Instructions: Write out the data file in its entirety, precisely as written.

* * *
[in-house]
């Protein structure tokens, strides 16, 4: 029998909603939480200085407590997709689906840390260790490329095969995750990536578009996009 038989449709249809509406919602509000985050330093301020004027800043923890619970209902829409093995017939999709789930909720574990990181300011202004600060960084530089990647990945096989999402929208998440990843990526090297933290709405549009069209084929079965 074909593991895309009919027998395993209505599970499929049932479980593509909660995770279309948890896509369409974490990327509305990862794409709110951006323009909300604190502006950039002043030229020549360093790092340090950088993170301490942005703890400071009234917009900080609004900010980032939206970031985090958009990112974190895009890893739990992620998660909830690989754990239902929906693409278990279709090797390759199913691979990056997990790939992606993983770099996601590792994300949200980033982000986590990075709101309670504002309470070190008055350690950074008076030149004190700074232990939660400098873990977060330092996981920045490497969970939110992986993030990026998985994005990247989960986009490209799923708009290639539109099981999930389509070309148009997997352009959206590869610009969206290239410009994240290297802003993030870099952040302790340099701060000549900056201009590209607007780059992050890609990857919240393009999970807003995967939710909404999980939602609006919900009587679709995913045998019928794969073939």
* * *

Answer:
[in-house]
């Protein structure tokens, strides 16, 4: 029998909603939480200085407590997709689906840390260790490329095969995750990536578009996009 038989449709249809509406919602509000985050330093301020004027800043923890619970209902829409093995017939999709789930909720574990990181300011202004600060960084530089990647990945096989999402929208998440990843990526090297933290709405549009069209084929079965 074909593991895309009919027998395993209505599970499929049932479980593509909660995770279309948890896509369409974490990327509305990862794409709110951006323009909300604190502006950039002043030229020549360093790092340090950088993170301490942005703890400071009234917009900080609004900010980032939206970031985090958009990112974190895009890893739990992620998660909830690989754990239902929906693409278990279709090797390759199913691979990056997990790939992606993983770099996601590792994300949200980033982000986590990075709101309670504002309470070190008055350690950074008076030149004190700074232990939660400098873990977060330092996981920045490497969970939110992986993030990026998985994005990247989960986009490209799923708009290639539109099981999930389509070309148009997997352009959206590869610009969206290239410009994240290297802003993030870099952040302790340099701060000549900056201009590209607007780059992050890609990857919240393009999970807003995967939710909404999980939602609006919900009587679709995913045998019928794969073939």